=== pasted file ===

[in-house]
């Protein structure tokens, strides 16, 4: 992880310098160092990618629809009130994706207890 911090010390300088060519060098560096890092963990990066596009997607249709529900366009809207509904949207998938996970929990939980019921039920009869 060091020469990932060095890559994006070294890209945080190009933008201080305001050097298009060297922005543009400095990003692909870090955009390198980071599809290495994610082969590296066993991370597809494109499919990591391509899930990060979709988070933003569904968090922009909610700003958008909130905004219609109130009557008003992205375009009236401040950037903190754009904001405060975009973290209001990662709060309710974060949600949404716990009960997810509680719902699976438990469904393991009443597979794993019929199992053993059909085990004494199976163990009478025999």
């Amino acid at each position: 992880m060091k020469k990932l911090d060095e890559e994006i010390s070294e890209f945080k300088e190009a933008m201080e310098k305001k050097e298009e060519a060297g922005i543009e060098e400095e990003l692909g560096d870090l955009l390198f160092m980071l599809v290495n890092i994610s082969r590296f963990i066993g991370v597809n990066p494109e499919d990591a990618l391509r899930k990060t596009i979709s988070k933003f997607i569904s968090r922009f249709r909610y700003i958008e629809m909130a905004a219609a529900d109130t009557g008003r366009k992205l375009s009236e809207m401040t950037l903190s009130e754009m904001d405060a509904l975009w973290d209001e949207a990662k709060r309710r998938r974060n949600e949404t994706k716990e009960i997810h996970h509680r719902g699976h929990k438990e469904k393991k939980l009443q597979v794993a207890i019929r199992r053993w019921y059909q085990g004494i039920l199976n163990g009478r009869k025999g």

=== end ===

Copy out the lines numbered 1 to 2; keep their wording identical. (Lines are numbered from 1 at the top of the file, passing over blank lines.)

[in-house]
């Protein structure tokens, strides 16, 4: 992880310098160092990618629809009130994706207890 911090010390300088060519060098560096890092963990990066596009997607249709529900366009809207509904949207998938996970929990939980019921039920009869 060091020469990932060095890559994006070294890209945080190009933008201080305001050097298009060297922005543009400095990003692909870090955009390198980071599809290495994610082969590296066993991370597809494109499919990591391509899930990060979709988070933003569904968090922009909610700003958008909130905004219609109130009557008003992205375009009236401040950037903190754009904001405060975009973290209001990662709060309710974060949600949404716990009960997810509680719902699976438990469904393991009443597979794993019929199992053993059909085990004494199976163990009478025999």